Campus safety report reflects alcohol crackdown


By Emily Landgraf

Rider, Monmouth and Rowan are three universities that have a few things in common: They’re all located in New Jersey, they’re all mid-sized schools and they all have their fair share of alcohol violations.

Although Rider is half the size of Rowan and has roughly 1,000 fewer students than Monmouth, it  still has just as many, if not more, alcohol violations. Administrators believe that Rider’s tighter alcohol policy is the reason.

“The results show a consistent level for reported alcohol violations,” Dean of Students Anthony Campbell said. “That can be an indicator that the alcohol policy is working. The report can also demonstrate that Rider and Westminster have been very safe campuses for the past couple of years.”

The figures for Rider’s two campuses can be found in the Campus Security and Fire Safety Report for 2008, a document that was e-mailed to every member of the Rider community at the end of September. By law, all college campuses are required to record these statistics and make them accessible to all those on campus.

“Our most recent annual security and fire safety report is in compliance with the Clery Act and provides valuable information concerning security and fire safety, including statistics for the most recent three-year period,” said Director of Rider’s Department of Public Safety Vickie Weaver.

The statistics for the on-campus disciplinary actions in relation to alcohol are striking. These are alcohol violations in which disciplinary action is taken by campus authorities, as opposed to the police.

The number of on-campus alcohol violations where disciplinary action was involved on the Westminster campus seems tame when compared to the Lawrenceville campus, Monmouth and Rowan. The Westminster campus had 43 in 2006, 19 in 2007 and nine in 2008. In comparison, the Lawrenceville campus, with a much larger resident population, had 285 in 2006, 335 in 2007 and 348 in 2008.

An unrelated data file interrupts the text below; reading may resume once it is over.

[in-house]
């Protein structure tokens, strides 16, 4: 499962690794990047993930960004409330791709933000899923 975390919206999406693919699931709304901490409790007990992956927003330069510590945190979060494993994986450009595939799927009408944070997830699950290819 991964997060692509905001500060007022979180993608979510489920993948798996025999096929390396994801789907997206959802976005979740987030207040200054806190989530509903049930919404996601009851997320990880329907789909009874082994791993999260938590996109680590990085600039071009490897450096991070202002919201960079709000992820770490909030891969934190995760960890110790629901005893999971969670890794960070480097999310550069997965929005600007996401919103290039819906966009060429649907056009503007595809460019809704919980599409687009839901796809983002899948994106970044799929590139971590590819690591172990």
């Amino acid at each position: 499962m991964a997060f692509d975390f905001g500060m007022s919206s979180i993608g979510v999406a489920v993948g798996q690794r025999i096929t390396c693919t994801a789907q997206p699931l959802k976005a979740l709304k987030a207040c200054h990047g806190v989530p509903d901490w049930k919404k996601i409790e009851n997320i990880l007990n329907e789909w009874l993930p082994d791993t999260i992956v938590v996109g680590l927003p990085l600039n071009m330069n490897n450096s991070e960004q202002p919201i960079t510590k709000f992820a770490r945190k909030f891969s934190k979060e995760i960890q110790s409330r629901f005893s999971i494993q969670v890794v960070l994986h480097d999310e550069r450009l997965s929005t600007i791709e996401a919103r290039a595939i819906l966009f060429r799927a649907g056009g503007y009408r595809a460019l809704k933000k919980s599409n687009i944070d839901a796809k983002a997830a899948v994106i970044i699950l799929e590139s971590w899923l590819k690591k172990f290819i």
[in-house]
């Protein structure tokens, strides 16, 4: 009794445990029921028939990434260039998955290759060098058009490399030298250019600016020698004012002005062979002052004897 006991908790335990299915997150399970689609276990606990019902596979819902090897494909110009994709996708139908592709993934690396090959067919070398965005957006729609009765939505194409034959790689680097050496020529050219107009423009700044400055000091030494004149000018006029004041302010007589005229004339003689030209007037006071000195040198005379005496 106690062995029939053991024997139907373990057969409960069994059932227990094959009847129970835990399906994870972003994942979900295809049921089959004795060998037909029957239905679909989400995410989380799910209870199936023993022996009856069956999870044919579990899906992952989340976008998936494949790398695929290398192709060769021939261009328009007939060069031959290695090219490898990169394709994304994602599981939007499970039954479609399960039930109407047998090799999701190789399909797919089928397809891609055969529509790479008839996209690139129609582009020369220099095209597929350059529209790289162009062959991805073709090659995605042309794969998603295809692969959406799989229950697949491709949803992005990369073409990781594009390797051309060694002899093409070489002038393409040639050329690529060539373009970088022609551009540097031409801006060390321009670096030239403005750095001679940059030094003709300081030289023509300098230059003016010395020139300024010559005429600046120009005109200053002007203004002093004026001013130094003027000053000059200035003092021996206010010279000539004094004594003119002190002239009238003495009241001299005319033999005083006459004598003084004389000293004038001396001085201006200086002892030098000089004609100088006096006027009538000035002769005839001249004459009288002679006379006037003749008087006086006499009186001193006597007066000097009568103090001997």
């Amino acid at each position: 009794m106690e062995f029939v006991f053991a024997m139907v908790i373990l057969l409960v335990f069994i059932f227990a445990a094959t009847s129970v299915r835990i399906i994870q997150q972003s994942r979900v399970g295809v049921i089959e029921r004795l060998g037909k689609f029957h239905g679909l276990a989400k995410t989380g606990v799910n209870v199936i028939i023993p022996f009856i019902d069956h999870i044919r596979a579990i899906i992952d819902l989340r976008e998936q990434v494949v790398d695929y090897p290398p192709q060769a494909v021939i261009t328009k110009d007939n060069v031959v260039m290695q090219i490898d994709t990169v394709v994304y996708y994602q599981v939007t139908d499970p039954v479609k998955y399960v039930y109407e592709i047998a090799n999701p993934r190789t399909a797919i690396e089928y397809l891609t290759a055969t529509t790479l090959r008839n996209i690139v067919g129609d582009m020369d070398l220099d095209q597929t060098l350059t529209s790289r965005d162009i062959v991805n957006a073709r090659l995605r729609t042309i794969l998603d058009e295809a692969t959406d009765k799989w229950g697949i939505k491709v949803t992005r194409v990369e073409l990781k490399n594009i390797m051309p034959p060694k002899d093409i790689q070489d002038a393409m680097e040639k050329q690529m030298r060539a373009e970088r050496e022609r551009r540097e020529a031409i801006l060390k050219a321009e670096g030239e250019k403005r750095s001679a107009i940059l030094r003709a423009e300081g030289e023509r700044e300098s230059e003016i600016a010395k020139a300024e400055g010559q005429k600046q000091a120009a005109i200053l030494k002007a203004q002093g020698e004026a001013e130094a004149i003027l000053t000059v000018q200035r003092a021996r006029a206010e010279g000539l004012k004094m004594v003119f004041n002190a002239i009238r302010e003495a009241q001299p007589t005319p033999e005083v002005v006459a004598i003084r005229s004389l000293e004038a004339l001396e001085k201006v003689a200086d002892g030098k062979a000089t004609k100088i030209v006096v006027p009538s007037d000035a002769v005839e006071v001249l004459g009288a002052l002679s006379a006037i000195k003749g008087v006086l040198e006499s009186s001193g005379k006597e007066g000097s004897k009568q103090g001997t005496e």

“We are pleased by these results,” Weaver said. “They are a reflection of the rigorous alcohol policies we’ve instituted over the past two years, which include significant educational programs and increased vigilance and enforcement efforts across the university.”

Rowan’s numbers of alcohol violations on-campus are also sizeable. The number of violations that involved disciplinary action on campus was 314 in 2005, 280 in 2006 and 309 in 2007 (figures for 2008 are not yet available). Monmouth’s numbers are smaller, but still substantial: 153 violations in 2006, 164 in 2007 and 135 in 2008.     These campuses also have a good deal of on-campus alcohol arrests each year, with the exception of Westminster, which has not had any in the past three years. In comparison, Lawrenceville has had its fair share with 42 in 2006, 100 in 2007 and 61 in 2008.

Monmouth also had numerous on-campus alcohol arrests, with 65 in 2006, 98 in 2007 and 94 in 2008. Rowan had the lowest number of on-campus alcohol arrests of the three larger campuses with 13 in 2005, 25 in 2006 and 15 in 2007.

Alcohol is not the only substance giving area universities trouble. On-campus drug violations are also commonplace.

Rowan seems to have its hands full when it comes to disciplinary actions involving drugs on campus. There were 41 violations in 2005, 62 in 2006 and 29 in 2007. Monmouth’s numbers are substantially smaller with six violations in 2006, 14 in 2007 and 14 in 2008.